From Peithô's Web
Lives of the Ten Orators, tr. Bancroft


LYSIAS was the son of Cephalus, grandson of Lysanias, and great-grandson of Cephalus. His father was by birth a Syracusan; but partly for the love he had to the city, and partly in condescension to the persuasions of Pericles the son of Xanthippus, who entertained him as his friend and guest, he went to live at Athens, being a man of great wealth. Some say that he was banished Syracuse when the city was under the tyranny of Gelo. Lysias was born at Athens when Philocles, the successor of Phrasicles, was chief magistrate, in the second year of the eightieth Olympiad.(1) At his first coming, he was educated among the most noble of the Athenians. But when the city sent a colony to Sybaris, which was afterwards called Thurii, he went thither with his other brother Polemarchus, his father being now dead (for he had two other brothers, Euthydemus and Brachyllus), that he might receive his portion of his father's estate. This was done in the fifteenth year of his age, when Praxiteles was chief magistrate.(2) There then he stayed, and was brought up under Nicias and Tisias, both Syracusans. And having purchased a house and received his estate, he lived as a citizen for thirty-three years, till the year of Cleocritus.(3) In the year following, in the time of Callias, viz. in the ninety-second Olympiad, when the Athenians had met with their disasters in Sicily, and when other of their allies revolted; and especially the Italians, he, being accused of favoring the Athenians, was banished with three other of his association; when coming to Athens, in the year wherein Callias succeeded Cleocritus, the city then laboring under the tyranny of the four hundred conspirators, he there sat down. But after the fight at Aegospotami, when the Thirty Tyrants had usurped the government, he was banished thence, after he had remained in Athens seven years. His goods were confiscated; and having likewise lost his brother Polemarchus, he himself escaped by a back door of the house in which he was kept for execution, fled to Megara and there lived. But when the citizens endeavored to return from Phyle, he also behaved himself very well, and appeared very active in the affair, having, to forward this great enterprise, deposited two thousand drachms of silver and two hundred targets, and being commissioned with Hermas, he maintained three hundred men in arms, and prevailed with Thrasylaeus the Elean, his old friend and host, to contribute two talents. Upon entering the city, Thrasybulus proposed that, for a consideration of his good service to the public, he should receive the rights of citizenship: this was during the so-called time of anarchy before Euclides. Which proposal being ratified by the people, Archinus objected that it was against the laws, and a decree without authority of the senate. The decree was thereupon declared void, and Lysias lost his citizenship. He led the remainder of his life in the rank of an Isoteles (or citizen who had no right to vote or hold office), and died at last at Athens, being fourscore and three years old, or as some would have it, seventy-six; and others again say, that he lived above fourscore years, till after the birth of Demosthenes. It is supposed he was born in the year of Philocles.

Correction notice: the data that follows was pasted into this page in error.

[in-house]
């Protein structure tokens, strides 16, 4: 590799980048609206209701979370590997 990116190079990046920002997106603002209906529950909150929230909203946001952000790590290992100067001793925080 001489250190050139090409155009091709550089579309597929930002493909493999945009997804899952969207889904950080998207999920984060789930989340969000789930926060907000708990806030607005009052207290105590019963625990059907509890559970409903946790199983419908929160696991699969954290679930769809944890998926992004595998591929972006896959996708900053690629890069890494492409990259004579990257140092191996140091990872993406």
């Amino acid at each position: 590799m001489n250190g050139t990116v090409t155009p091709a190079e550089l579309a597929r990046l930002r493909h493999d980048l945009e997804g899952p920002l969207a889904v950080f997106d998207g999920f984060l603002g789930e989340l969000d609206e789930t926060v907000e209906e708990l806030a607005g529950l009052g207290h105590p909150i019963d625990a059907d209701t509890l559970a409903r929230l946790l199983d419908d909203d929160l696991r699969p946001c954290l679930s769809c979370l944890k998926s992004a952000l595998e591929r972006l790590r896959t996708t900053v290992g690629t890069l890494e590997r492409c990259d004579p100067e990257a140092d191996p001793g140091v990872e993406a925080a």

There are four hundred and twenty-five orations which bear his name, of which Dionysius and Caecilius affirm only two hundred and thirty to be genuine, and he is said to have been overcome but twice in all. There is extant also the oration which he made in defence of the forementioned decree against Archinus, who indicted it and thereby prevented Lysias from receiving the citizenship, as also another against the Thirty Tyrants. He was very cogent in his persuasions, and was always very brief in what he delivered. He would commonly give orations to private persons. There are likewise his institutions of oratory, his public harangues, his epistles, his eulogies, funeral orations, discourses of love, and his defence of Socrates, accommodated to the minds of the judges. His style seems plain and easy, though hardly imitable. Demosthenes, in his oration against Neaera, says that he was in love with one Metanira, Neaera's serving-maid, but afterwards married his brother Brachyllus's daughter. Plato in his Phaedrus makes mention of him, as a most eloquent orator and ancienter than Isocrates. Philiscus, his companion, and Isocrates's votary, composed an epigram concerning him, whence the same that we have urged from Plato is deducible; and it sings to this effect:

Calliope's witty daughter, Phrontis, show
If aught of wit or eloquence thou hast;
For 'tis decreed that thou shalt bear a son,
Lysias by name, to spread the name of him
Whose great and generous acts do fill the world,
And are received for glorious above.
Let him who sings those praises of the dead,
Let him, my friend, too, praise our amity.

He likewise wrote two orations for Iphicrates,--one against Harmodius, and another accusing Timotheus of treason,--in both which he overcame. But when Iphicrates made himself responsible for Timotheus's actions, and would purge himself of the allegation of treason made also against him, Lysias wrote an oration for him to deliver in his defence; upon which he was acquitted, but Timotheus was fined in a considerable sum of money. He likewise delivered an oration at the Olympic games, in which he endeavored to convince the Greeks of how great advantage it would be to them, if they could but unanimously join to pull down the tyrant Dionysius.

1. B.C. 459.

2. B.C. 444.

3. B.C. 418.

Scanned by Agathon (RSB) from the University of Washington's copy of Plutarch's Lives and Writings, ed. by A.H. Clough and William W. Goodwin, with an introd. by Ralph Waldo Emerson. London, Simpkin, Hamilton, Kent & Co., Ltd. [1914?], vol. 5.

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